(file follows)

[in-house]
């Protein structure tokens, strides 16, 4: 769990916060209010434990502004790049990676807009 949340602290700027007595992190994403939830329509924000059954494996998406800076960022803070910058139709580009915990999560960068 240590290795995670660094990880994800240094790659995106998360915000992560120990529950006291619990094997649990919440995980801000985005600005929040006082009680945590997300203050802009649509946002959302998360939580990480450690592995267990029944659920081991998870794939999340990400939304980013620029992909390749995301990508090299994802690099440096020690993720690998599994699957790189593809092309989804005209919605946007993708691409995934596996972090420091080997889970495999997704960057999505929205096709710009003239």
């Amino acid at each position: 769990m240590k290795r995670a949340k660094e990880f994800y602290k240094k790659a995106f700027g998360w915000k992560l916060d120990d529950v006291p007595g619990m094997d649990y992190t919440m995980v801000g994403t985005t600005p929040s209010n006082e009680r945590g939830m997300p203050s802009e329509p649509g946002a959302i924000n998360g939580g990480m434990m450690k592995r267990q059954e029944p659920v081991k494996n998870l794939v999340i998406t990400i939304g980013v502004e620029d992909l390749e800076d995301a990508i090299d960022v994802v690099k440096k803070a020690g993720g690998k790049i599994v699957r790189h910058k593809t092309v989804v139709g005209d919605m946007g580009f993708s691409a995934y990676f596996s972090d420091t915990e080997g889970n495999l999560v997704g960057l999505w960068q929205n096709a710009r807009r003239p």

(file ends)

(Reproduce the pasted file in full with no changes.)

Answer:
[in-house]
């Protein structure tokens, strides 16, 4: 769990916060209010434990502004790049990676807009 949340602290700027007595992190994403939830329509924000059954494996998406800076960022803070910058139709580009915990999560960068 240590290795995670660094990880994800240094790659995106998360915000992560120990529950006291619990094997649990919440995980801000985005600005929040006082009680945590997300203050802009649509946002959302998360939580990480450690592995267990029944659920081991998870794939999340990400939304980013620029992909390749995301990508090299994802690099440096020690993720690998599994699957790189593809092309989804005209919605946007993708691409995934596996972090420091080997889970495999997704960057999505929205096709710009003239």
């Amino acid at each position: 769990m240590k290795r995670a949340k660094e990880f994800y602290k240094k790659a995106f700027g998360w915000k992560l916060d120990d529950v006291p007595g619990m094997d649990y992190t919440m995980v801000g994403t985005t600005p929040s209010n006082e009680r945590g939830m997300p203050s802009e329509p649509g946002a959302i924000n998360g939580g990480m434990m450690k592995r267990q059954e029944p659920v081991k494996n998870l794939v999340i998406t990400i939304g980013v502004e620029d992909l390749e800076d995301a990508i090299d960022v994802v690099k440096k803070a020690g993720g690998k790049i599994v699957r790189h910058k593809t092309v989804v139709g005209d919605m946007g580009f993708s691409a995934y990676f596996s972090d420091t915990e080997g889970n495999l999560v997704g960057l999505w960068q929205n096709a710009r807009r003239p």